The letter describes three things that the Secretary of State should prioritise to make a significant difference:

  1. Securing funding in the upcoming Spending Review to deliver the Government’s Best Start for Life vision.
  2. Setting out clear expectations in the Health and Care Bill that local partners will cooperate in order to improve outcomes and reducing inequalities for children in the first 1001 days.
  3. Ensure that the new Office of Health Promotion can intervene when a local area is not delivering the Healthy Child Programme or is experiencing poor, declining, or unequal outcomes in the first 1001 days, providing additional support and resources where needed.

At the start of Infant Mental Health Awareness Week, the leaders of nearly 80 organisations, including the Institute, have signed a letter to the Prime Minister calling on him to make the youngest children a national priority in order to mitigate the secondary and potentially long-term impact of the COVID-19 crisis.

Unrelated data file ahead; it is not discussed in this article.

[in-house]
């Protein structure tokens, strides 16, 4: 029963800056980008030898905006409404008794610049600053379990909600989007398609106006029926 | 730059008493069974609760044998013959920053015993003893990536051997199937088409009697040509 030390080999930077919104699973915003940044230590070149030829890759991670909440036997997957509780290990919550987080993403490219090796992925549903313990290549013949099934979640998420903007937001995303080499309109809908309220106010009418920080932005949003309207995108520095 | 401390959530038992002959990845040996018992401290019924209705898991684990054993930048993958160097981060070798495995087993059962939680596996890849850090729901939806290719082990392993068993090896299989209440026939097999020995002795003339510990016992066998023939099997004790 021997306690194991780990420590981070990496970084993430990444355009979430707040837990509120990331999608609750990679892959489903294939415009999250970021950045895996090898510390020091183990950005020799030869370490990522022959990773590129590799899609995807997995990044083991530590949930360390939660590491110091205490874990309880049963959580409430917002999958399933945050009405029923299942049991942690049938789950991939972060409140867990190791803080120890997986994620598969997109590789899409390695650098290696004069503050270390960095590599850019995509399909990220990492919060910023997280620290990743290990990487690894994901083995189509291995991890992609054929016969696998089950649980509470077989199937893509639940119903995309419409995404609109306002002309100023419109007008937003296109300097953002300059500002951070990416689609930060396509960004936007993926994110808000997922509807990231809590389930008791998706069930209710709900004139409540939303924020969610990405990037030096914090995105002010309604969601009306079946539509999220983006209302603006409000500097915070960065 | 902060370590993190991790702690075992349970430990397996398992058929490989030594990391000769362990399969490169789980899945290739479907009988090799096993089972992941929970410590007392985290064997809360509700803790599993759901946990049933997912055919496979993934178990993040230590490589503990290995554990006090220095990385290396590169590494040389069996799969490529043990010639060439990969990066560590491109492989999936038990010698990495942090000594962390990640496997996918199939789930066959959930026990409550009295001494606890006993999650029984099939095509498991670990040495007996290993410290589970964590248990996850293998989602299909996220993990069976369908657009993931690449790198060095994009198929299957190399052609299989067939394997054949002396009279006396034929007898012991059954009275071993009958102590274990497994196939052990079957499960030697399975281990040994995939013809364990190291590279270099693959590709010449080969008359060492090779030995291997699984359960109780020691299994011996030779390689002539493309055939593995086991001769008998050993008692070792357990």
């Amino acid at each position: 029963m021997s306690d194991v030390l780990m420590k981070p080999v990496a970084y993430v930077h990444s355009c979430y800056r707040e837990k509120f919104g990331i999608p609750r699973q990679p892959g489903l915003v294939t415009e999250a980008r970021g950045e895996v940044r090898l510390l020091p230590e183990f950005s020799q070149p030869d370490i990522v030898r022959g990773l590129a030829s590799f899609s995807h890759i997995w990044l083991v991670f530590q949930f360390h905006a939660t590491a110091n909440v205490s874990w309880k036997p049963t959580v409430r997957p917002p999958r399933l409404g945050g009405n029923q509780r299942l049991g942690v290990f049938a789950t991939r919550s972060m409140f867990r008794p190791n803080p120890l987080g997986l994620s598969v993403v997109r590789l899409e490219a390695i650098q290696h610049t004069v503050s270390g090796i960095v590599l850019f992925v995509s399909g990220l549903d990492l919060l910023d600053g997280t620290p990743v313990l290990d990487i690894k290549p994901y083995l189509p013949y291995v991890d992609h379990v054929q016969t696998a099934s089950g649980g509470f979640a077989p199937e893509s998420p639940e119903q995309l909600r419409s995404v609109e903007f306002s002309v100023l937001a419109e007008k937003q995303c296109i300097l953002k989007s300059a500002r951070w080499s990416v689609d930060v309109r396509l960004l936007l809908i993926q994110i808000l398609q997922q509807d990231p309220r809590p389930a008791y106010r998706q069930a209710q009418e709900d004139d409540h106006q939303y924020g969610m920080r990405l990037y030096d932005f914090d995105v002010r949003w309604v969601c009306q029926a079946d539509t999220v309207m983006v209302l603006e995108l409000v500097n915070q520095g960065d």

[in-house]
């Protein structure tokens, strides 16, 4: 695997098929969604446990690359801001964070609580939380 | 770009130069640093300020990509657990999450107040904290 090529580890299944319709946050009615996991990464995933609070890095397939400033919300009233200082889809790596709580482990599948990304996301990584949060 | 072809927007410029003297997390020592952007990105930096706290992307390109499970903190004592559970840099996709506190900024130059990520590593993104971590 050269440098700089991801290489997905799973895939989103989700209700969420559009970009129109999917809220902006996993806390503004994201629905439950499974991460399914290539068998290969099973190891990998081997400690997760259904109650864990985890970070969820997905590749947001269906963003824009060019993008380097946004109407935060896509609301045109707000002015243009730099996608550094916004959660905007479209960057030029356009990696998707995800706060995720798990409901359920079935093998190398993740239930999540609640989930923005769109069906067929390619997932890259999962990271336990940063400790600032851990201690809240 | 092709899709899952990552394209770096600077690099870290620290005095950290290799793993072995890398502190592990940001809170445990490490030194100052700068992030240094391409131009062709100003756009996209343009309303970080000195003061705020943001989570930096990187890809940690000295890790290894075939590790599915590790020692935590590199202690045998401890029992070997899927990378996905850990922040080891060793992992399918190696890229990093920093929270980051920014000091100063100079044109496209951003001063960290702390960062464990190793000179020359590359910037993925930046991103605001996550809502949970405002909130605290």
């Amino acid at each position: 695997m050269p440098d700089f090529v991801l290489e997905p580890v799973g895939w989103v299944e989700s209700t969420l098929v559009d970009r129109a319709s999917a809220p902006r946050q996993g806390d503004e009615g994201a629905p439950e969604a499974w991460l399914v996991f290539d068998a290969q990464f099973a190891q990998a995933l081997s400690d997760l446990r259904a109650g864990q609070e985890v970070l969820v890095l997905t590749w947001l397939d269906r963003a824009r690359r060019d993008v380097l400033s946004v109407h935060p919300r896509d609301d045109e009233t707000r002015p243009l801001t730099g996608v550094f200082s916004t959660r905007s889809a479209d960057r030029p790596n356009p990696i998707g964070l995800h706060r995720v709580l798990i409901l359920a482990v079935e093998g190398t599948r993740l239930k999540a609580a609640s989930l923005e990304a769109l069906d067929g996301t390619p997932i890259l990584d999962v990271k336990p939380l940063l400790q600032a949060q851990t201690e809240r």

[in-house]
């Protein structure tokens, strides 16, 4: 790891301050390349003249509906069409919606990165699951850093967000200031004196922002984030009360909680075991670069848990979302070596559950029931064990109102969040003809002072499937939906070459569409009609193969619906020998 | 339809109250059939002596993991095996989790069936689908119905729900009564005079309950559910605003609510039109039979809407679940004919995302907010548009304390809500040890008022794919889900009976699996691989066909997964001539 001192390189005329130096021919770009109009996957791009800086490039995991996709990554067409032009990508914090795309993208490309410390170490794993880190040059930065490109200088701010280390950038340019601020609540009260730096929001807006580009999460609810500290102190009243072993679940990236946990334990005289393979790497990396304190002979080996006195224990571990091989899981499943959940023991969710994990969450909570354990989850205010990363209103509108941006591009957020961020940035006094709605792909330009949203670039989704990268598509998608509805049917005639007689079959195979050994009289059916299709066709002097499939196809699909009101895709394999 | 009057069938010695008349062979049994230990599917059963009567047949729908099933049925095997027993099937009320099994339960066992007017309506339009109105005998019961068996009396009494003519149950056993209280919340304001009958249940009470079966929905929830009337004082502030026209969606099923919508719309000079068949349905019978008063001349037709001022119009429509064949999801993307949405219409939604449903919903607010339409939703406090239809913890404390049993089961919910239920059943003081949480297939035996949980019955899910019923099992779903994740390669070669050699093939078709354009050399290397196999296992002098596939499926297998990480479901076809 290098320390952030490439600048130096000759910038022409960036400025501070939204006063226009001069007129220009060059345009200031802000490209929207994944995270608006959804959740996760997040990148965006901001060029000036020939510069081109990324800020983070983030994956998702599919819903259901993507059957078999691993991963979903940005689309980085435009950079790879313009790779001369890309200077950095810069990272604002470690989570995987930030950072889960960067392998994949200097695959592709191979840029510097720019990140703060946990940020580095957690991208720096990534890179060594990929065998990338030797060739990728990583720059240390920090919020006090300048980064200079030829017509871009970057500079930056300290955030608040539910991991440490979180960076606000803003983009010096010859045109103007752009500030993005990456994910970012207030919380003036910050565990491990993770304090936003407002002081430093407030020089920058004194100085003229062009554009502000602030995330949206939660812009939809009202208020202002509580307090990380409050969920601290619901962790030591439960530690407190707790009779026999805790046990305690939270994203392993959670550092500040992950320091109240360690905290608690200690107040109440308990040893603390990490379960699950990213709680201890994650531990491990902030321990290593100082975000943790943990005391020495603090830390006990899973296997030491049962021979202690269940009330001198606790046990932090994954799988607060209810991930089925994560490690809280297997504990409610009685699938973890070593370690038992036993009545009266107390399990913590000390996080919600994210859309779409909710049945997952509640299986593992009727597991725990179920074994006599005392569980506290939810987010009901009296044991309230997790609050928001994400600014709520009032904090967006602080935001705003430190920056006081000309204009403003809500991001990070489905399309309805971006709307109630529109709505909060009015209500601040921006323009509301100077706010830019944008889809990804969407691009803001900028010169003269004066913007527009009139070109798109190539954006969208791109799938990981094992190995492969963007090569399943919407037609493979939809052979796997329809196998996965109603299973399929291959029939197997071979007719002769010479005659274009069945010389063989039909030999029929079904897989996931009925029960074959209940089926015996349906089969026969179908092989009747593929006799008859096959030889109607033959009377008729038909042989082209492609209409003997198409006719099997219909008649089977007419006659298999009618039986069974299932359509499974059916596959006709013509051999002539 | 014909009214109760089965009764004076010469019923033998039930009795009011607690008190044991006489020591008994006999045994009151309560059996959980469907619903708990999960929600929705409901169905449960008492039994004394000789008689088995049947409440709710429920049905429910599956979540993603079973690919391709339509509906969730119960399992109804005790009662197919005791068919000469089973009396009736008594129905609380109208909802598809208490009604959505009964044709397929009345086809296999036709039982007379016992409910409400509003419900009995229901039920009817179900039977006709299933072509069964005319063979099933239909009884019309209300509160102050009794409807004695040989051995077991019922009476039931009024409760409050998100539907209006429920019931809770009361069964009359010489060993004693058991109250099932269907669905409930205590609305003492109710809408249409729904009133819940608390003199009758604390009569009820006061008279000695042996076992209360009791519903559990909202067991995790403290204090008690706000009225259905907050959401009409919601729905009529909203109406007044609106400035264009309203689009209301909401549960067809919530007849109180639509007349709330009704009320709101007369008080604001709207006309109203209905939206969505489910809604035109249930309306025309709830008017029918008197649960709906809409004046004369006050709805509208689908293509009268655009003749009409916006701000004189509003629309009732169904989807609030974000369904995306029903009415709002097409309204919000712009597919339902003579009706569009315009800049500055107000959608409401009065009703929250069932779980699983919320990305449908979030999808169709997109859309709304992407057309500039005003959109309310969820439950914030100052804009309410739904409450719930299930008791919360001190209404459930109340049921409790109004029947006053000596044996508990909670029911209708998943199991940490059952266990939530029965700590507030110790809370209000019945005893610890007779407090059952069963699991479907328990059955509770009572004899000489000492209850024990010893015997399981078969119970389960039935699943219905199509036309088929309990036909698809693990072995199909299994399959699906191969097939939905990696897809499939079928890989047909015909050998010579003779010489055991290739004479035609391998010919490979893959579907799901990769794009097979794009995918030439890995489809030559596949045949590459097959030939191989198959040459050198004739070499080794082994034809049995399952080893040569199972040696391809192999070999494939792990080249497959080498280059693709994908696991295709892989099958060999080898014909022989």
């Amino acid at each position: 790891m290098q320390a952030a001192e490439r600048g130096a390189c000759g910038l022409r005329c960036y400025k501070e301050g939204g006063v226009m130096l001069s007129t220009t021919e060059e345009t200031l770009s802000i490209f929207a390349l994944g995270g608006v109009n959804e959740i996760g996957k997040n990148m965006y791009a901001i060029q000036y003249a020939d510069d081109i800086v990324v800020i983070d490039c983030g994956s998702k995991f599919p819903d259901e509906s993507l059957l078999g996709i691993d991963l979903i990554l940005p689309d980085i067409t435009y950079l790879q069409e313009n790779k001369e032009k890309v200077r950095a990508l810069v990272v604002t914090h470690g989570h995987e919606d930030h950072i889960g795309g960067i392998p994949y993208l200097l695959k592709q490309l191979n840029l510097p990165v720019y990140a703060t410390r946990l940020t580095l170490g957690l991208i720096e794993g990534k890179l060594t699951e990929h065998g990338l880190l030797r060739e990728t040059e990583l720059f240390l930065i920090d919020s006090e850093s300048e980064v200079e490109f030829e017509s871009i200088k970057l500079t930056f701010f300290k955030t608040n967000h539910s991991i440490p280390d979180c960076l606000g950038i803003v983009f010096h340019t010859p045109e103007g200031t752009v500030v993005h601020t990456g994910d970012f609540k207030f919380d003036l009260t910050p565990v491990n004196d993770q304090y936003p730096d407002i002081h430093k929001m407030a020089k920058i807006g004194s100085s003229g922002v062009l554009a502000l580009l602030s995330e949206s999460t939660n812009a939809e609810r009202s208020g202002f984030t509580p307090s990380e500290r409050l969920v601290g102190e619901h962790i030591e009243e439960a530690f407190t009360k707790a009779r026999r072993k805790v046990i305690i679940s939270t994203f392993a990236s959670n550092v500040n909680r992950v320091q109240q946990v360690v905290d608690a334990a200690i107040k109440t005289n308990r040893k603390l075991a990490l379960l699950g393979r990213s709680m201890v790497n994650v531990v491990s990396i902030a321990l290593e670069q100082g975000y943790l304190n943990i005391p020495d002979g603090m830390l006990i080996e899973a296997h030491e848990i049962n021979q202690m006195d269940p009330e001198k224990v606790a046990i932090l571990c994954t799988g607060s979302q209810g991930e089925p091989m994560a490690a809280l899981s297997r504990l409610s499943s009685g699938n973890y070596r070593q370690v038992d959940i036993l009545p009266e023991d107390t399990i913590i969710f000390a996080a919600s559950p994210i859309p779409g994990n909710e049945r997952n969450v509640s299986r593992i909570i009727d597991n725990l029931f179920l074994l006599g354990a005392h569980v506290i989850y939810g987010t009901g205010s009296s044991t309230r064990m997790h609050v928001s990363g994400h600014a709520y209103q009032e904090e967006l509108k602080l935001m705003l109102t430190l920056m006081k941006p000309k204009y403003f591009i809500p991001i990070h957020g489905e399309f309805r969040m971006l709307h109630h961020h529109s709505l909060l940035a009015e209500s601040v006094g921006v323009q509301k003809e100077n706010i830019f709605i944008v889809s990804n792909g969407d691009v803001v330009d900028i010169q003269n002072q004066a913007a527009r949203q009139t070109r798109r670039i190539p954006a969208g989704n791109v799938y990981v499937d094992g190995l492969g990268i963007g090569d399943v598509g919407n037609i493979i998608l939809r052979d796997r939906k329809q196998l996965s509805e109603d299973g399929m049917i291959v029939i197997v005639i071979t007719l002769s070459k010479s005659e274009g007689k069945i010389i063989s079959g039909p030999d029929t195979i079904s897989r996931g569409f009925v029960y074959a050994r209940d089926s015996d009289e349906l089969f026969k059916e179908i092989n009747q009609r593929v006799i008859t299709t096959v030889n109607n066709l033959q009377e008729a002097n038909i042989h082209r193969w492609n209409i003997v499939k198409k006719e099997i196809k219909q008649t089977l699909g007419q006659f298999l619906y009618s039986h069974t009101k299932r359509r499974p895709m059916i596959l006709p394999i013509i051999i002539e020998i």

Dr Cheryll Adams CBE, Executive Director iHV, said:

“Health visitors have seen at first hand the impact of COVID-19 and the lockdown on new families, and therefore support this important call for much more attention to be placed by government onto the earliest days. There is no other time in the lifespan where investment will save so much on later fiscal spend. It is not only the right thing to do, it also makes sound economic sense and we hope that the prime minister will want to support this call.”

The letter from the First 1001 Days Movement argues that, as politicians decide on COVID-19 relief and recovery packages, there is an opportunity now to invest in the wellbeing of babies and toddlers and the parents that care for them, as part of efforts to build back a better Britain.

The signatories, which include major children’s and mental health charities and professional bodies who are all part of the First 1001 Days Movement, ask the Prime Minister to champion a cross-government strategy for improving outcomes for all children. This should set out a vision for how families will be supported to recover from the impact of COVID-19 and how the Government will begin to ‘level up’ and close gaps in outcomes which have widened during the pandemic.